• It was a long winter for the High Plains, especially in the northern part of the region where temperatures remained below freezing for long periods of time. The following locations had impressive runs for consecutive days of maximum temperatures below 32.0 degrees F (0.0 degrees C): Fargo, ND, 6th longest, 63 days from January 8-March 11, 2019 (period of record 1881-2019); and Aberdeen, SD, 6th longest, 43 days from January 28-March 11, 2019 (period of record 1893-2019).
  • The High Plains experienced precipitation extremes across the region during March, as some areas were excessively wet while others were very dry. A large area of wetness extended from Colorado northeast through southeastern Wyoming, Nebraska, and southeastern South Dakota. This region received approximately 150-300 percent of normal precipitation, which resulted in numerous locations ranking in the top 10 for wettest March on record. Meanwhile, dryness prevailed throughout northern and western North Dakota, with these areas receiving less than 25 percent of normal precipitation. Williston, North Dakota only received 0.01 inches (0 mm) of precipitation the entire month, tying 1966 for its driest March on record (period of record 1894-2019).
  • Extremes in snowfall across the High Plains were evident in March as well. Several winter storms traversed the region, adding to the already impressive snowfall totals for the season. For instance, Scottsbluff, Nebraska had its snowiest March on record with 30.8 inches (78 cm), breaking its previous March snowfall record of 26.0 inches (66 cm) that was set in 1906 (period of record 1893-2019). Meanwhile, portions of western Colorado missed out on plentiful snowfall. In fact, Grand Junction did not record any snow and tied multiple years for least snowiest March on record, despite having its 2nd wettest March (period of record 1893-2019). This can be attributed to temperature, as temperatures mostly remained above freezing throughout the month so that precipitation fell as rain instead of snow.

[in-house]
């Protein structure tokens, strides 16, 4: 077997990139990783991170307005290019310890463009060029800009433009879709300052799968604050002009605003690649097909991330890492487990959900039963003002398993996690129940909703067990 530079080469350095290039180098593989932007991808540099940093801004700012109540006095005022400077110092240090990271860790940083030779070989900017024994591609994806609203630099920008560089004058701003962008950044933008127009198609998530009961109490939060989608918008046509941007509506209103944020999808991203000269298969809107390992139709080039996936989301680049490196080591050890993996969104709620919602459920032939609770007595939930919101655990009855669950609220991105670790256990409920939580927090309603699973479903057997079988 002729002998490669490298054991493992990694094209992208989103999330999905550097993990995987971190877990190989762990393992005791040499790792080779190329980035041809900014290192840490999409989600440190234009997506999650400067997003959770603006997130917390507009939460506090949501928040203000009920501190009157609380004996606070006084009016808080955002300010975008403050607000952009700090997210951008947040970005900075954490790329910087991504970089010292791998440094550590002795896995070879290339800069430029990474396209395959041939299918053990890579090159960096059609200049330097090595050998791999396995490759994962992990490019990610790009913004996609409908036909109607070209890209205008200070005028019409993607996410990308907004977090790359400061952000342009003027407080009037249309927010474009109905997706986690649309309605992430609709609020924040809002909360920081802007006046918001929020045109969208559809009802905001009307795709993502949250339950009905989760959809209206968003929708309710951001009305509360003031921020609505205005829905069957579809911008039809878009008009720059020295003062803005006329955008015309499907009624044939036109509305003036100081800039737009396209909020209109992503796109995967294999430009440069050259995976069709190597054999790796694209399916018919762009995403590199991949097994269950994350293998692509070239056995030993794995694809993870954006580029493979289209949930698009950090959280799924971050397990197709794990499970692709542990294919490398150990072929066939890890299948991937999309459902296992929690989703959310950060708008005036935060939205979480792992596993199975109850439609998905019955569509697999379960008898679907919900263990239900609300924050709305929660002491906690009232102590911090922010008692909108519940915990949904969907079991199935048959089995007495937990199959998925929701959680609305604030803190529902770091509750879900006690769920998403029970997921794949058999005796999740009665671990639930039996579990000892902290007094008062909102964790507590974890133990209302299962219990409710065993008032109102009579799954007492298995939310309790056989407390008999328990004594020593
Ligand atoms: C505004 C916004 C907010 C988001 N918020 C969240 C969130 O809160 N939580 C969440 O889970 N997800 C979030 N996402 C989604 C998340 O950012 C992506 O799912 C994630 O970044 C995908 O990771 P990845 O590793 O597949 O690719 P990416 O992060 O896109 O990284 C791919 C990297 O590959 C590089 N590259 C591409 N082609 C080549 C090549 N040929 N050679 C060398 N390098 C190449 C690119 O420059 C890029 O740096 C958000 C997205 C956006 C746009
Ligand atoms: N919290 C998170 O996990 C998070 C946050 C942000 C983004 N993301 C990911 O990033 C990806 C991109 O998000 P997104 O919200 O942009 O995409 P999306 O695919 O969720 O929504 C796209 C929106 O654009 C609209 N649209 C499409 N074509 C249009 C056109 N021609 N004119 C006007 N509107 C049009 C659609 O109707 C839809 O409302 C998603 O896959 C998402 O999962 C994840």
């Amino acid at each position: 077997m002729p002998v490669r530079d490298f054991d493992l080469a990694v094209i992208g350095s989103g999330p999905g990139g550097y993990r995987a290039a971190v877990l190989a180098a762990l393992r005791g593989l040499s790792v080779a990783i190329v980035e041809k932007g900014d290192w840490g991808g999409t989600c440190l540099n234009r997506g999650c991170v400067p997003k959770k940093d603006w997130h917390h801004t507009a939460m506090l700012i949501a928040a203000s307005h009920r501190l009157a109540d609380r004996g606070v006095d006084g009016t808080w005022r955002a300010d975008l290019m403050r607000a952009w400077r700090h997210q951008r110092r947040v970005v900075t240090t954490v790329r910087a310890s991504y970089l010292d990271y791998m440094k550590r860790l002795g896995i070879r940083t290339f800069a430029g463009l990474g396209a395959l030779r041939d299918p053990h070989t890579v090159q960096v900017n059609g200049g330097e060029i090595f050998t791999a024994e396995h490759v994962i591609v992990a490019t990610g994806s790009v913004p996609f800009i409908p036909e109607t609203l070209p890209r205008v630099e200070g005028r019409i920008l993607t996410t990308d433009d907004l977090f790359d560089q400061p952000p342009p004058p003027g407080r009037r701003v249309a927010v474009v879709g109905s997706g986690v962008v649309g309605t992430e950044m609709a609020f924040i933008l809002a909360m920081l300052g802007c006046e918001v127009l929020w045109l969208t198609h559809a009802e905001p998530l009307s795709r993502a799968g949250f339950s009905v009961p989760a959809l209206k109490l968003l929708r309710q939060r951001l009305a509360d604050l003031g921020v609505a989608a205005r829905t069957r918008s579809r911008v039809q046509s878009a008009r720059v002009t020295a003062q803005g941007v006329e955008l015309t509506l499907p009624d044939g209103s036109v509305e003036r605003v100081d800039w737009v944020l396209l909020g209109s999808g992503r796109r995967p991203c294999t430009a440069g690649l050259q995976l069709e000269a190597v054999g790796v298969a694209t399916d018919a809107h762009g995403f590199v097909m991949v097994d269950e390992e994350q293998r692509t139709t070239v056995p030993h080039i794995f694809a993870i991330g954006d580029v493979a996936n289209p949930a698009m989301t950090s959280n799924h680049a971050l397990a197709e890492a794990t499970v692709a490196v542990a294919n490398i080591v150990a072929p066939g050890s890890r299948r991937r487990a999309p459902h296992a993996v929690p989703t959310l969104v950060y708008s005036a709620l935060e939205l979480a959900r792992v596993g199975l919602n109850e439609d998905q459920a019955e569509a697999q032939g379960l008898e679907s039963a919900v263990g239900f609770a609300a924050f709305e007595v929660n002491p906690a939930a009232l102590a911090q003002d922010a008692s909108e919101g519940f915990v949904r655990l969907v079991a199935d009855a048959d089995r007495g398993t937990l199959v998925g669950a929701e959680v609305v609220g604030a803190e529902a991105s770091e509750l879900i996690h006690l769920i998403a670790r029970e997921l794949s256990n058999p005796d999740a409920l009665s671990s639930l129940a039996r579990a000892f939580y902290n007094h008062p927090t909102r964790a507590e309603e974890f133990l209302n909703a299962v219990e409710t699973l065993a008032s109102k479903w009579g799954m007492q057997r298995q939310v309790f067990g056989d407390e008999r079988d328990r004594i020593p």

• The most notable storm system to impact the region during March was a very strong mid-latitude cyclone that produced large amounts of snowfall and hurricane-force winds throughout northeastern Colorado, southeastern Wyoming, the Nebraska Panhandle, and southwestern South Dakota on the 13th. Although unofficial, this storm produced near-record-low barometric pressure in Colorado and Kansas and, according to the National Weather Service in Denver/Boulder, the storm produced the 2nd highest non-thunderstorm wind gust ever recorded in the Denver area. The storm also produced over a foot of snow in some locations, setting impressive records. The following locations ranked in the top 5 for highest 1-day total snowfall in March: Scottsbluff, NE (12.0 inches (30 cm), tied for highest); Casper, WY (13.6 inches (35 cm), 2nd highest); and Cheyenne, WY (14.0 inches (36 cm), 2nd highest).
  • Snowfall was plentiful throughout Colorado and Wyoming during March. As of the beginning of April, Snow Water Equivalent (SWE) was above normal in all basins in Colorado. In Wyoming, SWE was above normal in southeast basins, slightly below normal in north-central basins, and near normal elsewhere. In the Upper Missouri Basin, mountain SWE above Fort Peck Reservoir and between Fort Peck and Garrison Reservoirs decreased slightly to 97 percent of average and 93 percent of average, respectively, by the end of March. SWE was slightly above average in both reaches one month ago. Plains snowpack was impressive during the first half of March, with the majority of the region covered in snow. However, a warm-up along with rain in some areas caused snow to melt, and portions of western North Dakota, southern and eastern South Dakota, and eastern Nebraska were snow free by the end of March.